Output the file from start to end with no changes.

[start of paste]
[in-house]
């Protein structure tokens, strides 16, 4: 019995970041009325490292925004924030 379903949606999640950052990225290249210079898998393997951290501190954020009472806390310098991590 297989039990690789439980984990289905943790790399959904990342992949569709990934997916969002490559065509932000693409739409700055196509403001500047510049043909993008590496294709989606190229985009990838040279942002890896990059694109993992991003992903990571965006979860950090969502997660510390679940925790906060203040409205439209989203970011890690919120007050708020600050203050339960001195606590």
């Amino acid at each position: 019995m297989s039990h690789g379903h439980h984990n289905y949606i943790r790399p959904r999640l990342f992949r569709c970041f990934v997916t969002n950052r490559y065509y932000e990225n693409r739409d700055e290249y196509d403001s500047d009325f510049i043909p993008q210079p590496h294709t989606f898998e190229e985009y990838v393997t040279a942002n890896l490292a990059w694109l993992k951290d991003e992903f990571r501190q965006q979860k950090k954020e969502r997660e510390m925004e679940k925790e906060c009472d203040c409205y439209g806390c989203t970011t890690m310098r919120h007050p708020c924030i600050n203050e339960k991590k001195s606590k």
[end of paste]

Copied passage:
[in-house]
């Protein structure tokens, strides 16, 4: 019995970041009325490292925004924030 379903949606999640950052990225290249210079898998393997951290501190954020009472806390310098991590 297989039990690789439980984990289905943790790399959904990342992949569709990934997916969002490559065509932000693409739409700055196509403001500047510049043909993008590496294709989606190229985009990838040279942002890896990059694109993992991003992903990571965006979860950090969502997660510390679940925790906060203040409205439209989203970011890690919120007050708020600050203050339960001195606590």
């Amino acid at each position: 019995m297989s039990h690789g379903h439980h984990n289905y949606i943790r790399p959904r999640l990342f992949r569709c970041f990934v997916t969002n950052r490559y065509y932000e990225n693409r739409d700055e290249y196509d403001s500047d009325f510049i043909p993008q210079p590496h294709t989606f898998e190229e985009y990838v393997t040279a942002n890896l490292a990059w694109l993992k951290d991003e992903f990571r501190q965006q979860k950090k954020e969502r997660e510390m925004e679940k925790e906060c009472d203040c409205y439209g806390c989203t970011t890690m310098r919120h007050p708020c924030i600050n203050e339960k991590k001195s606590k």